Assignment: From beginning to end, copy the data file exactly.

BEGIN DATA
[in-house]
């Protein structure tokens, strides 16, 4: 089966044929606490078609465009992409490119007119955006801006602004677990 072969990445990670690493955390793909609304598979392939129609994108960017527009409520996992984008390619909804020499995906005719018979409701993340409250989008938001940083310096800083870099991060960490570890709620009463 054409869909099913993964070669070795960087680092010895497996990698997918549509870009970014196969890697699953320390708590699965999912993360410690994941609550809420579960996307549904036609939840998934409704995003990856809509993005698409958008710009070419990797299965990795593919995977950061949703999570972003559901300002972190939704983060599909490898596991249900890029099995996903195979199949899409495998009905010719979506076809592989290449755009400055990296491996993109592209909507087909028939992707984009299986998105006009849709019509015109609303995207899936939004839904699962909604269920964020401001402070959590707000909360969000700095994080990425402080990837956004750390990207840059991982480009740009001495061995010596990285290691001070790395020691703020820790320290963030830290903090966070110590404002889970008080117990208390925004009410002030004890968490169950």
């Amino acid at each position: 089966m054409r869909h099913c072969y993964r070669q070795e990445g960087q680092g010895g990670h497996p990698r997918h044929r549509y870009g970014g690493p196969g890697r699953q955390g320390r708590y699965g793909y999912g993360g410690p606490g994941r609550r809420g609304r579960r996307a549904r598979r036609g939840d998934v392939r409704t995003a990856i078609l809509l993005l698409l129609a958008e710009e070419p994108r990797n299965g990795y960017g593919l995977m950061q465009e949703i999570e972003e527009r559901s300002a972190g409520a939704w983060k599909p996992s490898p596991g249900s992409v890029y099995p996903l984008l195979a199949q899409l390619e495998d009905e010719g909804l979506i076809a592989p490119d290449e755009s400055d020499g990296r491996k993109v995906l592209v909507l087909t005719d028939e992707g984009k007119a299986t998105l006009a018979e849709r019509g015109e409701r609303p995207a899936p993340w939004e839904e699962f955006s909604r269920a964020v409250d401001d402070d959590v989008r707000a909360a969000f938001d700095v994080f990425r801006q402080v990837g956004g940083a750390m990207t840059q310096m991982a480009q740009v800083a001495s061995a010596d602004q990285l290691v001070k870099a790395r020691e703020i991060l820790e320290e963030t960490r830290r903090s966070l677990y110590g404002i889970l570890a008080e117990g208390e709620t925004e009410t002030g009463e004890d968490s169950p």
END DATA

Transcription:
[in-house]
């Protein structure tokens, strides 16, 4: 089966044929606490078609465009992409490119007119955006801006602004677990 072969990445990670690493955390793909609304598979392939129609994108960017527009409520996992984008390619909804020499995906005719018979409701993340409250989008938001940083310096800083870099991060960490570890709620009463 054409869909099913993964070669070795960087680092010895497996990698997918549509870009970014196969890697699953320390708590699965999912993360410690994941609550809420579960996307549904036609939840998934409704995003990856809509993005698409958008710009070419990797299965990795593919995977950061949703999570972003559901300002972190939704983060599909490898596991249900890029099995996903195979199949899409495998009905010719979506076809592989290449755009400055990296491996993109592209909507087909028939992707984009299986998105006009849709019509015109609303995207899936939004839904699962909604269920964020401001402070959590707000909360969000700095994080990425402080990837956004750390990207840059991982480009740009001495061995010596990285290691001070790395020691703020820790320290963030830290903090966070110590404002889970008080117990208390925004009410002030004890968490169950």
């Amino acid at each position: 089966m054409r869909h099913c072969y993964r070669q070795e990445g960087q680092g010895g990670h497996p990698r997918h044929r549509y870009g970014g690493p196969g890697r699953q955390g320390r708590y699965g793909y999912g993360g410690p606490g994941r609550r809420g609304r579960r996307a549904r598979r036609g939840d998934v392939r409704t995003a990856i078609l809509l993005l698409l129609a958008e710009e070419p994108r990797n299965g990795y960017g593919l995977m950061q465009e949703i999570e972003e527009r559901s300002a972190g409520a939704w983060k599909p996992s490898p596991g249900s992409v890029y099995p996903l984008l195979a199949q899409l390619e495998d009905e010719g909804l979506i076809a592989p490119d290449e755009s400055d020499g990296r491996k993109v995906l592209v909507l087909t005719d028939e992707g984009k007119a299986t998105l006009a018979e849709r019509g015109e409701r609303p995207a899936p993340w939004e839904e699962f955006s909604r269920a964020v409250d401001d402070d959590v989008r707000a909360a969000f938001d700095v994080f990425r801006q402080v990837g956004g940083a750390m990207t840059q310096m991982a480009q740009v800083a001495s061995a010596d602004q990285l290691v001070k870099a790395r020691e703020i991060l820790e320290e963030t960490r830290r903090s966070l677990y110590g404002i889970l570890a008080e117990g208390e709620t925004e009410t002030g009463e004890d968490s169950p």